One drawback is that zero-coupon CDs are usually long-term investments and that means you're taking on considerable interest rate risk. If interest rates rise during that 10-year period, you'll be on the losing end of that deal!
Another potential problem is you're credited with phantom income each year. No money is being put in your pocket but you have to pay Uncle Sam because you owe tax on the interest. In our example, you'd owe tax the first year on $3,000 you haven't actually received. Each year you'll have a higher base than the year before -- and a bigger tax bill. Make sure you have the funds to cover the taxes.
CallableThe bank that issues the CD can "call" it away from you after the call-protection expires, but before the CD matures. For instance, if you buy a five-year CD with a six-month call-protection period, it would be callable after the first six months.
Just as with the zero-coupon CD, the bank is shifting interest rate risk onto your shoulders. If it issues the CD at 5 percent and six months later rates drop, and the bank is now paying 4 percent on five-year CDs, the bank can call, or take back, your CD and reissue it at 4 percent. Of course, you'll receive your full principal and interest earned to date. But you're now stuck trying to reinvest your money at lower rates.
Usually, banks pay investors a premium for taking on the risk that the CD may be called. They may pay a quarter- or half-percent more on a callable CD than they would on a CD without the call feature.
BrokerageA brokerage CD is simply a CD sold through a brokerage. Some banks use brokers as sales representatives to find investors willing to purchase CDs from their banks. As you can see from Fidelity's list of CDs, it's a convenient way to buy CDs, as you only need to have an account with the brokerage. There's no need to open accounts at a variety of banks just to get the better yields. Brokered CDs often pay higher rates than CDs from your local bank because banks using brokered CDs compete in a national marketplace.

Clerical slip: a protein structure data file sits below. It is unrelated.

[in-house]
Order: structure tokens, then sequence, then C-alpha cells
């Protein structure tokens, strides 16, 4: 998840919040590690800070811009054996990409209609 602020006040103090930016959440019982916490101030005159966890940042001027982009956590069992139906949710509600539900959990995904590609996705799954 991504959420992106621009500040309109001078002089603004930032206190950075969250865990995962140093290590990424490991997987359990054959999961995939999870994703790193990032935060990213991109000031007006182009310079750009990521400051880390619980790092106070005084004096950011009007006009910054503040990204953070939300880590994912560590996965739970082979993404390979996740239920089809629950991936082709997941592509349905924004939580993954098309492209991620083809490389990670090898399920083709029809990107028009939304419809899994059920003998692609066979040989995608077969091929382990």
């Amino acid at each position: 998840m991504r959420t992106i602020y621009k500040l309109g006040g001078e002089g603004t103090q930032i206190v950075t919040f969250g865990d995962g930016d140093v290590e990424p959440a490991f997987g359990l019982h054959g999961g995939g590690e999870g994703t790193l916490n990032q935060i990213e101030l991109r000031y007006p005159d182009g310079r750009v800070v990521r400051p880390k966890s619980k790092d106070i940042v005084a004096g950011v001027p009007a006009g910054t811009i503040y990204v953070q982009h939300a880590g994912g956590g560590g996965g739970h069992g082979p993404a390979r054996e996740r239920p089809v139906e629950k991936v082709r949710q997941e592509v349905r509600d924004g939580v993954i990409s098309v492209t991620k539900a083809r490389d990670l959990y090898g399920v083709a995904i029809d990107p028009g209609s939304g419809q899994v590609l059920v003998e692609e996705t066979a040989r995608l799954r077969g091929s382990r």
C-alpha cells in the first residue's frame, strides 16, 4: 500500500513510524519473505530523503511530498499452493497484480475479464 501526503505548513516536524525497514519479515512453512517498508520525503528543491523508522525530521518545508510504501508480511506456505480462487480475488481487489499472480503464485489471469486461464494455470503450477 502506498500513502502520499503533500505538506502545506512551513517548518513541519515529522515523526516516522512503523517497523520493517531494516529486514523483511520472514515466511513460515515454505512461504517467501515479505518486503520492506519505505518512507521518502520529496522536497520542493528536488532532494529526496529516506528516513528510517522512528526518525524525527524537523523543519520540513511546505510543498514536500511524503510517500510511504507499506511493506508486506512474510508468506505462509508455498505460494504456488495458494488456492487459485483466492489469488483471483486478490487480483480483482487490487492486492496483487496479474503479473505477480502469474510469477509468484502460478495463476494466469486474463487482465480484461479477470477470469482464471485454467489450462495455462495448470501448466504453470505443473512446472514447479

These CDs are more liquid than bank CDs because they can be traded like bonds on the secondary market, but there is no guarantee you won't take a loss. The only way to guarantee getting your full principal and interest is to hold the CD until maturity. Brokered CDs often have call options.
It's easy to say that brokered CDs are backed by the FDIC, but you as the consumer must look for it in writing on the website or any printed materials you're given.
High-yieldBanks compete for deposits by offering better than average rates, but the best route for finding the highest rates in the nation is Bankrate.com's 100 Highest Yields page.
Bankrate surveys local and national institutions to find banks offering the highest yields on CDs. All accounts are directly offered to the consumer by the institution.